Seasonal dynamics of above- and below-ground biomass and nitrogen partitioning in Miscanthus × giganteus and Panicum virgatum across three growing seasons

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2012-09-01
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Dohleman, Frank
Heaton, Emily
Heaton, Emily
Arundale, Rebecca
Long, Stephen
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Agronomy
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Agronomy
Abstract

The first replicated productivity trials of the C4 perennial grass Miscanthus × giganteus in the United States showed this emerging ligno-cellulosic bioenergy feedstock to provide remarkably high annual yields. This covered the 5 years after planting, leaving it uncertain if this high productivity could be maintained in the absence of N fertilization. An expected, but until now unsubstantiated, benefit of both species was investment in roots and perennating rhizomes. This study examines for years 5–7 yields, biomass, C and N in shoots, roots, and rhizomes. The mean peak shoot biomass for M. × giganteus in years 5–7 was 46.5 t ha−1 in October, declining to 38.1 t ha−1 on completion of senescence and at harvest in December, and 20.7 t ha−1 declining to 11.3 t ha−1 for Panicum virgatum. There was no evidence of decline in annual yield with age. Mean rhizome biomass was significantly higher in M. × giganteus at 21.5 t ha−1compared to 7.2 t ha−1 for P. virgatum, whereas root biomass was similar at 5.6–5.9 t ha−1. M. × giganteus shoots contained 339 kg ha−1 N in August, declining to 193 kg ha−1 in December, compared to 168 and 58 kg ha−1 for P. virgatum. The results suggest substantial remobilization of N to roots and rhizomes, yet still a substantial loss with December harvests. The shoot and rhizome biomass increase of 33.6 t ha−1 during the 2-month period between June and August for M. × giganteus corresponds to a solar energy conversion of 4.4% of solar energy into biomass, one of the highest recorded and confirming the remarkable productivity potential of this plant.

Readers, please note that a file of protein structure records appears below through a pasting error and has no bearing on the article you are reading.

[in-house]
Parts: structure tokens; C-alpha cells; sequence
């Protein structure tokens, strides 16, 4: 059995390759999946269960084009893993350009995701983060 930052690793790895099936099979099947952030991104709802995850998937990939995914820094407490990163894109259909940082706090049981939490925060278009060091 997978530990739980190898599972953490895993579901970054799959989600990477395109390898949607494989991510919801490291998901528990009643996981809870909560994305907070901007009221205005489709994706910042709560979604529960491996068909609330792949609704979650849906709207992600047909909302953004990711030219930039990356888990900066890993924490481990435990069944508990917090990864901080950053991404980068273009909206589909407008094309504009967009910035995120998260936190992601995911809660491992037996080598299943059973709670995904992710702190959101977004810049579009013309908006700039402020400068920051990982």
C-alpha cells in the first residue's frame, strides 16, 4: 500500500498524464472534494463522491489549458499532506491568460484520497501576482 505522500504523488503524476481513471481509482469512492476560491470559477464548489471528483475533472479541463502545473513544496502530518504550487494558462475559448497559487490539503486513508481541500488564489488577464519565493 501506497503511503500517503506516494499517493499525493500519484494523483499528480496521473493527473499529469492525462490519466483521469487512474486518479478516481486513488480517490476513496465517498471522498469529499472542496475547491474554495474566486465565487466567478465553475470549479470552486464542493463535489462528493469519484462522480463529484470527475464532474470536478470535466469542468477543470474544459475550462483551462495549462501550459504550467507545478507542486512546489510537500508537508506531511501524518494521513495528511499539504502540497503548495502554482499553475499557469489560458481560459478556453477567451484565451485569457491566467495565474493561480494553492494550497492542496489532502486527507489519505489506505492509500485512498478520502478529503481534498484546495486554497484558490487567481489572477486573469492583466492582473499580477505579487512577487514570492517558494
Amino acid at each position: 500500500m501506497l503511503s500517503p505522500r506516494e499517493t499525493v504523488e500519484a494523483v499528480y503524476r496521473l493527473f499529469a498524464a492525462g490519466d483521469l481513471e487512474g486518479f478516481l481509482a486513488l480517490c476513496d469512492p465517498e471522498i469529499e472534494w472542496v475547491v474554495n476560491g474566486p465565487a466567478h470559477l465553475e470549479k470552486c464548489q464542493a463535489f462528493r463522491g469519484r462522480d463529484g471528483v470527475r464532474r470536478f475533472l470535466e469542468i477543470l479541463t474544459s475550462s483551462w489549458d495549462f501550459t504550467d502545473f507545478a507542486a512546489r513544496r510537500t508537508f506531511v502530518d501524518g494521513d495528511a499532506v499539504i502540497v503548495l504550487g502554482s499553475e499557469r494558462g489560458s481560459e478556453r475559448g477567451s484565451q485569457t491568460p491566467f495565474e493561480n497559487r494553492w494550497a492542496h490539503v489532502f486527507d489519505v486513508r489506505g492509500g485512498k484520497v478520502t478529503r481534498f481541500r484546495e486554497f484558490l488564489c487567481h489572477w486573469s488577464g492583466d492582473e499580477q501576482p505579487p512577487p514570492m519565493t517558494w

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This article is published as Dohleman, Frank G., Emily A. Heaton, Rebecca A. Arundale, and Stephen P. Long. "Seasonal dynamics of above‐and below‐ground biomass and nitrogen partitioning in Miscanthus× giganteus and Panicum virgatum across three growing seasons." Gcb Bioenergy 4, no. 5 (2012): 534-544. doi: 10.1111/j.1757-1707.2011.01153.x. Posted with permission.

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